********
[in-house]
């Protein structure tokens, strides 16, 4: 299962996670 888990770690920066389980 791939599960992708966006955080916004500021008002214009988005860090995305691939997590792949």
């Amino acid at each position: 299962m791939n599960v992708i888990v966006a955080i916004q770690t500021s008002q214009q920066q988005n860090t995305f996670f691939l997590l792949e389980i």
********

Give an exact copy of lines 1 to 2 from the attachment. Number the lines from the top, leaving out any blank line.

[in-house]
């Protein structure tokens, strides 16, 4: 299962996670 888990770690920066389980 791939599960992708966006955080916004500021008002214009988005860090995305691939997590792949």